To run the Heritage Foundation, which has all the upside of being a wingnut senator without the work. As Booman says: “Irredeemable bastard.”
William Pfaff doesn’t really answer his own question, but he drops
I don’t praise McCaskill very often, but this is a good thing if it’s not vetoed:
WASHINGTON — The Senate passed a sweeping overhaul on Tuesday of the U.S. government’s wartime contracting procedures, the largest such reform in decades. Sen. Claire McCaskill’s (D-Mo.) amendment, included in the national defense bill, is aimed at improving oversight and cracking down on the rampant waste, fraud and abuse of taxpayer dollars in contracting practices.
“While these wars wind down, we can’t lose the urgency to correct these mistakes and prevent them from being repeated in the future,” said McCaskill in a statement. “Protecting taxpayer dollars isn’t the flashiest issue. But it’s a promise I made to Missourians, and it’s something I pledge to continue fighting for, with dogged determination, until this legislation is signed into law.”
The greedy gnome is a pragmatist, not an ideologue:
In actuality, Adelson’s fealty to the GOP stems primarily from the fact that his “Las Vegas Sands Corp. is being scrutinized by federal investigators looking into possible money-laundering in Vegas, and possible violation of bribery laws by the company’s ventures in China, including four casinos in the gambling mecca of Macau.”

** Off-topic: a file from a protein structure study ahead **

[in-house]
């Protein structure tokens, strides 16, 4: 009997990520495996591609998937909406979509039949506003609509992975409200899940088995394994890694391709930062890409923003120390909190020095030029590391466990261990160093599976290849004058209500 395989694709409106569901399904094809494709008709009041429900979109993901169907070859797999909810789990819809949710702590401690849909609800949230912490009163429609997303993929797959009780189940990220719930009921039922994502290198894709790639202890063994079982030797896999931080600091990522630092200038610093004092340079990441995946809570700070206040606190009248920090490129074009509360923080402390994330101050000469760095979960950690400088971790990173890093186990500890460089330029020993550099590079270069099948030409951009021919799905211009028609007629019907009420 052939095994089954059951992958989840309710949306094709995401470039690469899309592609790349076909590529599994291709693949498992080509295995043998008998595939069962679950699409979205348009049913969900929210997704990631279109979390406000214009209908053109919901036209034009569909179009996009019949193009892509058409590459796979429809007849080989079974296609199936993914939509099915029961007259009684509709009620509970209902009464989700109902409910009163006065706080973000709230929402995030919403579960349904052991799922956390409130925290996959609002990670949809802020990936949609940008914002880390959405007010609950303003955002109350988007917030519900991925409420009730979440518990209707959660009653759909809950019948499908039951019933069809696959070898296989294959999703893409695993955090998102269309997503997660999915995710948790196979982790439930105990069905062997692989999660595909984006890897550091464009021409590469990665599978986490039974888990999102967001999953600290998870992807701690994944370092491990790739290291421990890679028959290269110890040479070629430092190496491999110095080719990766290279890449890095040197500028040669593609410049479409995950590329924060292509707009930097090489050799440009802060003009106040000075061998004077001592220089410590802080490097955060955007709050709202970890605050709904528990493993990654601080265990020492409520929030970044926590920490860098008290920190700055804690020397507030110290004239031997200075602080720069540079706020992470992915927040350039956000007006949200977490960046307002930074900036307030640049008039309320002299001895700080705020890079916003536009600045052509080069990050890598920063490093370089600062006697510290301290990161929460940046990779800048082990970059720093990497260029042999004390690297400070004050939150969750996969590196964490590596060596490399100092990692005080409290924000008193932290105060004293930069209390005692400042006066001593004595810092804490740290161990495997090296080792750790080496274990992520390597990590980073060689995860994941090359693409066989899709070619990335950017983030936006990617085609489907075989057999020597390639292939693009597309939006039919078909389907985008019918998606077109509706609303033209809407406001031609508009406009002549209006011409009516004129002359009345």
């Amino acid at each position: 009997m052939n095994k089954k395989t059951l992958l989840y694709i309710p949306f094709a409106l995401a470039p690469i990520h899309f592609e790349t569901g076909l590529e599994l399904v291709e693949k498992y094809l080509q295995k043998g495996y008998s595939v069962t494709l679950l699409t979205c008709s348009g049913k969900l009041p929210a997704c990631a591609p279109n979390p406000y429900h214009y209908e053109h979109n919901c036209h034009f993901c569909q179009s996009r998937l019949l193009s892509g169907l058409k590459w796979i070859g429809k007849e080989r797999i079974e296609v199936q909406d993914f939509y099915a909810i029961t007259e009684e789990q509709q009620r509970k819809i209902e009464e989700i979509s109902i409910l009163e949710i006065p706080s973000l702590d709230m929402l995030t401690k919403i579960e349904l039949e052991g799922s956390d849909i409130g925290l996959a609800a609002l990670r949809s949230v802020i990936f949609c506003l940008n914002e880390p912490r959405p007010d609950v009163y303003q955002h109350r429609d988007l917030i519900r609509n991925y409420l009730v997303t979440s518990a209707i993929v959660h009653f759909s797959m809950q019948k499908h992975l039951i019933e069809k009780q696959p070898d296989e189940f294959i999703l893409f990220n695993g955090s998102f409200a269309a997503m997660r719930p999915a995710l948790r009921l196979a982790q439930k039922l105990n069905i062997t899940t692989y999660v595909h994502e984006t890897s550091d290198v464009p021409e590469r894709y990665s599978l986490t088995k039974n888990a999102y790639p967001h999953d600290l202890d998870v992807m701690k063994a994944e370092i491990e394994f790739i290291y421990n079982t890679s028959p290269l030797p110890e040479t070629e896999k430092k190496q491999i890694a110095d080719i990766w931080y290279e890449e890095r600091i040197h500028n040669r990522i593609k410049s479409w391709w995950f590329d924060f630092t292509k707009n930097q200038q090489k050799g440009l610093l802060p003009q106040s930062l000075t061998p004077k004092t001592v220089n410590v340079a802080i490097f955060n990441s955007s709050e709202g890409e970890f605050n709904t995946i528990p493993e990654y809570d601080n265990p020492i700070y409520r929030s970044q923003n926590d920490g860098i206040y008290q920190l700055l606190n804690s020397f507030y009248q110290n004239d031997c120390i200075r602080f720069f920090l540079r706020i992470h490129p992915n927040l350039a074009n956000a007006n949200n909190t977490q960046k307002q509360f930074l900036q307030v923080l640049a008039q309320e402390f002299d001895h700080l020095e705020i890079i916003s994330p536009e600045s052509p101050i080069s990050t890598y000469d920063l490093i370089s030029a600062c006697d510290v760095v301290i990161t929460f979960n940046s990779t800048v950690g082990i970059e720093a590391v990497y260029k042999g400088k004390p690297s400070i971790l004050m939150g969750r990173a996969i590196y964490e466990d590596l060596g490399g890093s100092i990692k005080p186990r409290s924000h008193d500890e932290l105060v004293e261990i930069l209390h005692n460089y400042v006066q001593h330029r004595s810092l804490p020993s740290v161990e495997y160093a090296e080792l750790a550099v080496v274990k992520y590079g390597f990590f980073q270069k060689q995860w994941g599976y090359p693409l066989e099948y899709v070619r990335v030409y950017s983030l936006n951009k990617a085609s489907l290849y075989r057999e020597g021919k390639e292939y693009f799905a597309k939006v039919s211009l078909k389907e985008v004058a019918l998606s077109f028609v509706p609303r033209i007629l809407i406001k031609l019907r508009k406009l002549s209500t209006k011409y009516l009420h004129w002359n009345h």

A cadet resigns, citing the extreme fundamentalist Christian influence at West Point.
Darden Restaurants, Inc. hates the possibility of lower profit margins at its Olive Garden chain even more than it hates providing a health care option for its workers:
AP is reporting that, in an effort to stem the negative attention, Darden will announce Thursday that they will not be moving any workers to a part-time schedule because of Obamacare.
Officials at the retail monster couldn’t afford emergency exits at the Bangladesh factory where more than 100 workers died in a Nov. 4 fire. Too cash-strapped, it seems:
… In a meeting last year, Walmart officials decided against agreeing to pay suppliers more so that they could upgrade their manufacturing facilities and pay for the costs of safety improvements. “Specifically to the issue of any corrections on electrical and fire safety, we are talking about 4,500 factories, and in most cases very extensive and costly modifications would need to be undertaken to some factories,” Walmart officials said in documents obtained by Bloomberg News. “It is not financially feasible for the brands to make such investments.”
More than 300 Bangladeshi garment factory workers have died since 2006. Walmart reported a 9 percent increase in third-quarter net income, earning $3.63 billion.